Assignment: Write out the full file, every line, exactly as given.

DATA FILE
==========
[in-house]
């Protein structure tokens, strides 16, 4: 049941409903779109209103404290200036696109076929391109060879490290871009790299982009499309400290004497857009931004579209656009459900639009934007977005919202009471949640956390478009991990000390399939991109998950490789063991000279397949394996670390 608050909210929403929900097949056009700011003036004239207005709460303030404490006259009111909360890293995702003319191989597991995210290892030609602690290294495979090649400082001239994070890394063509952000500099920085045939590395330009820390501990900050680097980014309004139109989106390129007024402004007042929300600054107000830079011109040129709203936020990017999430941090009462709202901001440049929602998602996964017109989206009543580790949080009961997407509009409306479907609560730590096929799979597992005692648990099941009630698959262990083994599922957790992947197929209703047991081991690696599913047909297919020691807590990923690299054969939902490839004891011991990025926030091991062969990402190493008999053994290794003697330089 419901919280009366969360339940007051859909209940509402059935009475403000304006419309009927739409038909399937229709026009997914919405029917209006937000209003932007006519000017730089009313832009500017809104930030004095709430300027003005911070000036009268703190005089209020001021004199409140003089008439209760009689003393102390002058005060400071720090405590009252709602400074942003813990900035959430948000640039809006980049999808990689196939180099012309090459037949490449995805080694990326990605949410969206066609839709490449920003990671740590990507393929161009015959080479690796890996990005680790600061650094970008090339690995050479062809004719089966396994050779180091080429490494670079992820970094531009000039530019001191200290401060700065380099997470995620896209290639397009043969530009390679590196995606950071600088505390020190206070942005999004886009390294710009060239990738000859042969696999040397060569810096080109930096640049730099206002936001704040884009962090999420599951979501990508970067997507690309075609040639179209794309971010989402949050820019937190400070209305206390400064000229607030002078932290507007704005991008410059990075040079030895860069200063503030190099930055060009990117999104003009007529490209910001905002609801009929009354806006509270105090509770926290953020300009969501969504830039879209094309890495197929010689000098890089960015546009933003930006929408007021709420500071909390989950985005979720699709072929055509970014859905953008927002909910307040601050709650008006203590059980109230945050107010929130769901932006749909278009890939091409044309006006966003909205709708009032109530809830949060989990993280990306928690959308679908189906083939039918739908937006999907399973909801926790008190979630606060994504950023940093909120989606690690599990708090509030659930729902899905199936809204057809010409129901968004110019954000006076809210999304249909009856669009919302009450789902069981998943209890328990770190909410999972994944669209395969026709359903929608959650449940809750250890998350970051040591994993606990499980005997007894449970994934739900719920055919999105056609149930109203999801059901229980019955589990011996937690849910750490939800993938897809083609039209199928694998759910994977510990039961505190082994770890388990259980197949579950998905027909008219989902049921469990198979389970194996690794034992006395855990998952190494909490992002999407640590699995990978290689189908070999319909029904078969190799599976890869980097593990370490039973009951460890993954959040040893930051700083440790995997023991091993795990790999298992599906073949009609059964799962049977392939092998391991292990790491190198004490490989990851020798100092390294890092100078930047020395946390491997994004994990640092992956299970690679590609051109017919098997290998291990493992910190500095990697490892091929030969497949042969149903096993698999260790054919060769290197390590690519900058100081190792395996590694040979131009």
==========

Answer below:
[in-house]
């Protein structure tokens, strides 16, 4: 049941409903779109209103404290200036696109076929391109060879490290871009790299982009499309400290004497857009931004579209656009459900639009934007977005919202009471949640956390478009991990000390399939991109998950490789063991000279397949394996670390 608050909210929403929900097949056009700011003036004239207005709460303030404490006259009111909360890293995702003319191989597991995210290892030609602690290294495979090649400082001239994070890394063509952000500099920085045939590395330009820390501990900050680097980014309004139109989106390129007024402004007042929300600054107000830079011109040129709203936020990017999430941090009462709202901001440049929602998602996964017109989206009543580790949080009961997407509009409306479907609560730590096929799979597992005692648990099941009630698959262990083994599922957790992947197929209703047991081991690696599913047909297919020691807590990923690299054969939902490839004891011991990025926030091991062969990402190493008999053994290794003697330089 419901919280009366969360339940007051859909209940509402059935009475403000304006419309009927739409038909399937229709026009997914919405029917209006937000209003932007006519000017730089009313832009500017809104930030004095709430300027003005911070000036009268703190005089209020001021004199409140003089008439209760009689003393102390002058005060400071720090405590009252709602400074942003813990900035959430948000640039809006980049999808990689196939180099012309090459037949490449995805080694990326990605949410969206066609839709490449920003990671740590990507393929161009015959080479690796890996990005680790600061650094970008090339690995050479062809004719089966396994050779180091080429490494670079992820970094531009000039530019001191200290401060700065380099997470995620896209290639397009043969530009390679590196995606950071600088505390020190206070942005999004886009390294710009060239990738000859042969696999040397060569810096080109930096640049730099206002936001704040884009962090999420599951979501990508970067997507690309075609040639179209794309971010989402949050820019937190400070209305206390400064000229607030002078932290507007704005991008410059990075040079030895860069200063503030190099930055060009990117999104003009007529490209910001905002609801009929009354806006509270105090509770926290953020300009969501969504830039879209094309890495197929010689000098890089960015546009933003930006929408007021709420500071909390989950985005979720699709072929055509970014859905953008927002909910307040601050709650008006203590059980109230945050107010929130769901932006749909278009890939091409044309006006966003909205709708009032109530809830949060989990993280990306928690959308679908189906083939039918739908937006999907399973909801926790008190979630606060994504950023940093909120989606690690599990708090509030659930729902899905199936809204057809010409129901968004110019954000006076809210999304249909009856669009919302009450789902069981998943209890328990770190909410999972994944669209395969026709359903929608959650449940809750250890998350970051040591994993606990499980005997007894449970994934739900719920055919999105056609149930109203999801059901229980019955589990011996937690849910750490939800993938897809083609039209199928694998759910994977510990039961505190082994770890388990259980197949579950998905027909008219989902049921469990198979389970194996690794034992006395855990998952190494909490992002999407640590699995990978290689189908070999319909029904078969190799599976890869980097593990370490039973009951460890993954959040040893930051700083440790995997023991091993795990790999298992599906073949009609059964799962049977392939092998391991292990790491190198004490490989990851020798100092390294890092100078930047020395946390491997994004994990640092992956299970690679590609051109017919098997290998291990493992910190500095990697490892091929030969497949042969149903096993698999260790054919060769290197390590690519900058100081190792395996590694040979131009």